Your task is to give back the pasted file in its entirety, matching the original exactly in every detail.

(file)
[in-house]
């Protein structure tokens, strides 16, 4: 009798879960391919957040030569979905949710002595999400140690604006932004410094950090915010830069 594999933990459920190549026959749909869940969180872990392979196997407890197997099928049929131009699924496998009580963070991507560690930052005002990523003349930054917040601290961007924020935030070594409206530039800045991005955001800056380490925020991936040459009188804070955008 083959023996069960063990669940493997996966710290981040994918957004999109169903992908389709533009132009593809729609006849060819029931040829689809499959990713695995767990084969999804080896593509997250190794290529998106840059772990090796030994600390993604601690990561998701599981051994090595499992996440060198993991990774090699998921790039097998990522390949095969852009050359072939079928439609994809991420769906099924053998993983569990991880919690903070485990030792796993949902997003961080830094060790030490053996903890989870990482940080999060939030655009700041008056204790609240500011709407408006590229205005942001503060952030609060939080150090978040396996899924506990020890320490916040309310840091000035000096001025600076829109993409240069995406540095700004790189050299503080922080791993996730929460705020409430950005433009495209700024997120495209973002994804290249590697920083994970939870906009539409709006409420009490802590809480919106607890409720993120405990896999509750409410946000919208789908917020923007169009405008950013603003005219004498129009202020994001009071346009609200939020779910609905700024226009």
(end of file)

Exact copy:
[in-house]
């Protein structure tokens, strides 16, 4: 009798879960391919957040030569979905949710002595999400140690604006932004410094950090915010830069 594999933990459920190549026959749909869940969180872990392979196997407890197997099928049929131009699924496998009580963070991507560690930052005002990523003349930054917040601290961007924020935030070594409206530039800045991005955001800056380490925020991936040459009188804070955008 083959023996069960063990669940493997996966710290981040994918957004999109169903992908389709533009132009593809729609006849060819029931040829689809499959990713695995767990084969999804080896593509997250190794290529998106840059772990090796030994600390993604601690990561998701599981051994090595499992996440060198993991990774090699998921790039097998990522390949095969852009050359072939079928439609994809991420769906099924053998993983569990991880919690903070485990030792796993949902997003961080830094060790030490053996903890989870990482940080999060939030655009700041008056204790609240500011709407408006590229205005942001503060952030609060939080150090978040396996899924506990020890320490916040309310840091000035000096001025600076829109993409240069995406540095700004790189050299503080922080791993996730929460705020409430950005433009495209700024997120495209973002994804290249590697920083994970939870906009539409709006409420009490802590809480919106607890409720993120405990896999509750409410946000919208789908917020923007169009405008950013603003005219004498129009202020994001009071346009609200939020779910609905700024226009």